NEW YORK - SEPTEMBER 18: Bobby Parnell #39 of the New York Mets leaves the game in the ninth inning against the Atlanta Braves on September 18 2010 at Citi Field in the Flushing neighborhood of the Queens borough of New York City. (Photo by Al Bello/Getty Images)
There was an interesting note from last night's game regarding Bobby Parnell's use of his new favorite toy, his knuckle-curve.
I don't want to talk about effectiveness. We all know the results. I just want to speak in terms of usage. Because last night was by a wide margin the most Parnell has ever used the curve in an appearance.
Before last night's appearance, the highest percentage of his total pitches that Parnell threw his curve, according to Pitch F/X data, was 33.3% back on June 5th.* It is also worth noting that he had never thrown more curves than fastballs.
*Not including appearances of ten or fewer pitches, which are too easily skewed to discuss
Last night, however, he threw fourteen curveballs versus just eight fastballs. That represents a 63.6% curve usage, nearly double the previous high for the noted flamethrower.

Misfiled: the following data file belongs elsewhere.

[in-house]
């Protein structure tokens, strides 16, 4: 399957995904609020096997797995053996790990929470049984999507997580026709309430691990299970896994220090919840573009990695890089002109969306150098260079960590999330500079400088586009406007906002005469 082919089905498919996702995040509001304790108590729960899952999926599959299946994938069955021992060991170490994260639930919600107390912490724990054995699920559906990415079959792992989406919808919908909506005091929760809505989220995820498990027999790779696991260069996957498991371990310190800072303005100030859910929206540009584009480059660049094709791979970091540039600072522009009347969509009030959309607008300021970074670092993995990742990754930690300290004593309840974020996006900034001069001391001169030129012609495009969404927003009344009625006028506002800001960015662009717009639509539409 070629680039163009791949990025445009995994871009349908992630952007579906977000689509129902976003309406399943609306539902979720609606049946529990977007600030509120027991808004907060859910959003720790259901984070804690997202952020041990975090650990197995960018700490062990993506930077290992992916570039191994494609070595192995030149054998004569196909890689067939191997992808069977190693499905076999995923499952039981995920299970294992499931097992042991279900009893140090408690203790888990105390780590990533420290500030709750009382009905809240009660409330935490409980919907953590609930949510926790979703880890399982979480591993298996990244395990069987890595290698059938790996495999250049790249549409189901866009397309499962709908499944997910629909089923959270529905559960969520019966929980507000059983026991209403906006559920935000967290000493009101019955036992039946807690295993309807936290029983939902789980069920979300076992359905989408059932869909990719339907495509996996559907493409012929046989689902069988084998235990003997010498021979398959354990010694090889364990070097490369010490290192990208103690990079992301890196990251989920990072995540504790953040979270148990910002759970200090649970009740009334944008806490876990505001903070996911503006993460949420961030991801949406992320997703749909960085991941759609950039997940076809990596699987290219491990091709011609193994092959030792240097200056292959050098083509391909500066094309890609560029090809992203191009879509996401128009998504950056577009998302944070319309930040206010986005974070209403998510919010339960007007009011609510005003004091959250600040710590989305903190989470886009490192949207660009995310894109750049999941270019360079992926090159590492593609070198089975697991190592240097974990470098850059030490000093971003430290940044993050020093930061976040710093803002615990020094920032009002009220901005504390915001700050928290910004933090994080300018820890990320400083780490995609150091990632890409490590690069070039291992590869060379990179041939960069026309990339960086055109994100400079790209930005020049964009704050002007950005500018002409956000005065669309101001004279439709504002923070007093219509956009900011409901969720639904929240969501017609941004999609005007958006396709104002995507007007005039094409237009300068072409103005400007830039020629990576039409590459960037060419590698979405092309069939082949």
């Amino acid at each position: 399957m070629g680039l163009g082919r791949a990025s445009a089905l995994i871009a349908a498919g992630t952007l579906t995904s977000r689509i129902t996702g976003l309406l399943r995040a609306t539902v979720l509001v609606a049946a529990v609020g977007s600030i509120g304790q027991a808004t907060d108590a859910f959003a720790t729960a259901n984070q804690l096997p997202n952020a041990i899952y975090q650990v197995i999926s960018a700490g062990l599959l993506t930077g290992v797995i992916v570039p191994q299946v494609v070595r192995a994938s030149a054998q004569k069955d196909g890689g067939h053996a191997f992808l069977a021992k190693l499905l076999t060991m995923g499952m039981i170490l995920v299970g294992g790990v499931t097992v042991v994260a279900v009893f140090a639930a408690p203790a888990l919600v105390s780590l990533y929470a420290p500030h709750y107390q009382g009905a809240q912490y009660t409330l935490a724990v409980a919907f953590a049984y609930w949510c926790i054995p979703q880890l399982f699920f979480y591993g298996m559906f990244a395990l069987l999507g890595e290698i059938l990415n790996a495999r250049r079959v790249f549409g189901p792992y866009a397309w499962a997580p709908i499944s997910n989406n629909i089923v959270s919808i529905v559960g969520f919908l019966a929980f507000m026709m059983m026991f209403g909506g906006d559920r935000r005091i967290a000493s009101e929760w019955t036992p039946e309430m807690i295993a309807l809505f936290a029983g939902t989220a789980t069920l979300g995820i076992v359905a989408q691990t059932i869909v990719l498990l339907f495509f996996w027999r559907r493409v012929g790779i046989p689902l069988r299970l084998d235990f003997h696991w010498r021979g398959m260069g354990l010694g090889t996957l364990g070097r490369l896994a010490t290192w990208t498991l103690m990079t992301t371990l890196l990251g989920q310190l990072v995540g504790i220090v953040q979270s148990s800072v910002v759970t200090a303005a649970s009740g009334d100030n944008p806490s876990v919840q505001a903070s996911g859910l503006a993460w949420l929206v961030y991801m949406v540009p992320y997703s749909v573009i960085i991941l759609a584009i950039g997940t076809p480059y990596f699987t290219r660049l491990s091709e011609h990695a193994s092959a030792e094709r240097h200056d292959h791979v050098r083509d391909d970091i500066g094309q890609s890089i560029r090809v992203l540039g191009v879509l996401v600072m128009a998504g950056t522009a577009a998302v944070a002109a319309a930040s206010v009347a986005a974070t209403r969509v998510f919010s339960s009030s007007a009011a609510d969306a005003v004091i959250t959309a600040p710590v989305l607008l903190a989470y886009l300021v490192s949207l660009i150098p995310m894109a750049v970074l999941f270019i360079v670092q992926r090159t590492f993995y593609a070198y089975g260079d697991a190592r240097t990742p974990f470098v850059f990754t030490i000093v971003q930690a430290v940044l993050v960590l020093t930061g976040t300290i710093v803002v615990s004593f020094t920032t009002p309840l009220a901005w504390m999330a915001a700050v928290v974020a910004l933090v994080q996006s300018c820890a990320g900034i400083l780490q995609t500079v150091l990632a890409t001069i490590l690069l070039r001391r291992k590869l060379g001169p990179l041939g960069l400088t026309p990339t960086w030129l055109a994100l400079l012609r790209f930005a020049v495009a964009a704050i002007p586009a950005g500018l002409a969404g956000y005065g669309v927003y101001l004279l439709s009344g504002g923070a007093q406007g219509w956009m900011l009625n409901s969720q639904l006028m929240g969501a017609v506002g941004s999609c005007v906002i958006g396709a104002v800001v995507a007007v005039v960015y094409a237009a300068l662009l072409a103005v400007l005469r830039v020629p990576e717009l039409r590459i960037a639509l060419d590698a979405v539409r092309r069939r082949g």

*Appearances may not total 100% as slider and change-up usage were not included
His in-game use of the pitch that he learned last season from Jason Isringhausen has mostly been limited to the 2012 season. So it's safe to say that last night was the high-water mark for his entire career.
I won't really speculate on why his usage suddenly jumped or the potential implications on his effectiveness. Obviously he allowed a run last night, but he's done that on numerous occasions this season. What's more, most of the damage was done on fastballs. So we can't really say with certainty whether the ineffectiveness was a result of the curves or not.
Again, it just seemed like a strange sidebar from last night's game that I thought I'd share, and it likely bears watching going forward.